Luther then observes, “Belial not only lures people from the right way by giving lies a great and glorious appearance and giving a despised and wretched appearance to the truth. He also drives them away from it through the power of tyrants. Thus body, property, and honor are in danger; and cross and suffering, hatred and persecution, are always present.” 2

In the Christian tradition, Belial is, of course, another name for The Opposition, that is, Satan.  In the New Testament, Belial is named but once.  Paul asks, “For what do righteousness and wickedness have in common? Or what fellowship can light have with darkness?  What harmony is there between Christ and Belial?” (2 Corinthians 6:14b-15a, NIV).  Luther’s invocation of Belial in his reflection on Psalm 119 was likely on purpose, since it connects to Paul’s sole use of the name. 

Luther wanted to underscore that there is sharp contrast between God’s ways and the ways of the Evil One.  It is worth noting, then, that Luther did not read Psalm 119 as primarily “The Law” by which sinners are condemned but primarily as Torah (teaching) by which God communicates the liberating Word.  For Luther, Psalm 119 provides a framework for the steadfast theologian committed to oratio (praying over), meditatio (meditating upon), and tentatio (defending the gospel using) divine teaching.  The implication is clear: the better one knows God’s Torah the more equipped one is to beat back the attacks of the devil.  In other words, Psalm 119 — this long and sustained reflection upon the Torah of God — amounts to so many fightin’ words.  And happy are those who win.

As mentioned, the pericope at hand, Psalm 119:1-8, represents the first section: Aleph.  So if Psalm 119 is a kind of A-Z description of oratio-meditation-tentatio over divine Torah (that is, over God’s law, teachings, testimonies, commandments, precepts, statutes, judgments, righteousness, way, word, and truth), then you could be cute about it and point out that verses 1-8 delineate the A-game.  It is fitting then that the psalm begins with the word “happy” (or “blessed” or “fortunate”).  The Hebrew word is ashrei.  “Ashrei are those whose way is blameless,” the psalm declares at the outset.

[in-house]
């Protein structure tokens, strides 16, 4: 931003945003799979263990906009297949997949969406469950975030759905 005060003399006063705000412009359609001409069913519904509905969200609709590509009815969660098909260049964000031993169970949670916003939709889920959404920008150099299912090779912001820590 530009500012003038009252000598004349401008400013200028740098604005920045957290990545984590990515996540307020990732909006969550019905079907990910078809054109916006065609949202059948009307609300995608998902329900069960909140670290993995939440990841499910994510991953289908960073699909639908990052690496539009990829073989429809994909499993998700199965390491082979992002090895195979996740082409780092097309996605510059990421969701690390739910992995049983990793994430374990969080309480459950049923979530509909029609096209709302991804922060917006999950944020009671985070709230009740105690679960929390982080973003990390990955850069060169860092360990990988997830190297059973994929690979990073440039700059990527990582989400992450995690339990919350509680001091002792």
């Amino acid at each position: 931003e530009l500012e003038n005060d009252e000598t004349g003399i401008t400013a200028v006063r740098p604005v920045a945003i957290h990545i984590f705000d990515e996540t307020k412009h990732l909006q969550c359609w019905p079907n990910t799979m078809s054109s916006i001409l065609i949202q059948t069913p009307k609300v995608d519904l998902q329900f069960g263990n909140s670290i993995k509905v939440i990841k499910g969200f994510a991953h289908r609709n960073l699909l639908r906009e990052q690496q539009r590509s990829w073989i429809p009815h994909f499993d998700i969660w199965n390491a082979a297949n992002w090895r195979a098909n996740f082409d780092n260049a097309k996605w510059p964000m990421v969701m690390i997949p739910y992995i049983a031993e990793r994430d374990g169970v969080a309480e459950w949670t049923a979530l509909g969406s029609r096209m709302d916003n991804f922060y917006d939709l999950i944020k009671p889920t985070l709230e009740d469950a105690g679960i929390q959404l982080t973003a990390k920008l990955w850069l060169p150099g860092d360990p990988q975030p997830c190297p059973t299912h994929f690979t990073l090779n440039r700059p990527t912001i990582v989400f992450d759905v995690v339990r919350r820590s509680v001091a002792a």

Indeed.  You’d be pretty happy, too, if you were blameless, sinless, perfect.   Now if only such blameless people could be found, we could ask them for some advice.  How do you do it?  How do you keep yourselves so blameless? How do you keep God’s decrees, seeking the Lord with your whole heart, and do no wrong?  (See verses 1-3.)  Oh, but wait.  Such people do not exist (as the psalmist proclaims in Psalm 14:3 and, later, Paul, in Romans 3:10).  There is no one who is blameless. No, not one.  Psalm 119 starts by describing something that exists only in the imagination, a chimera, a fancy:  namely, one who is blameless according to the Law of God.

Well, there is One.  2 Corinthians 5:21 tells how God made this One who had no sin to be sin for us, so that in him we might become the righteousness of God.


1LW 34:285
2LW 13:178f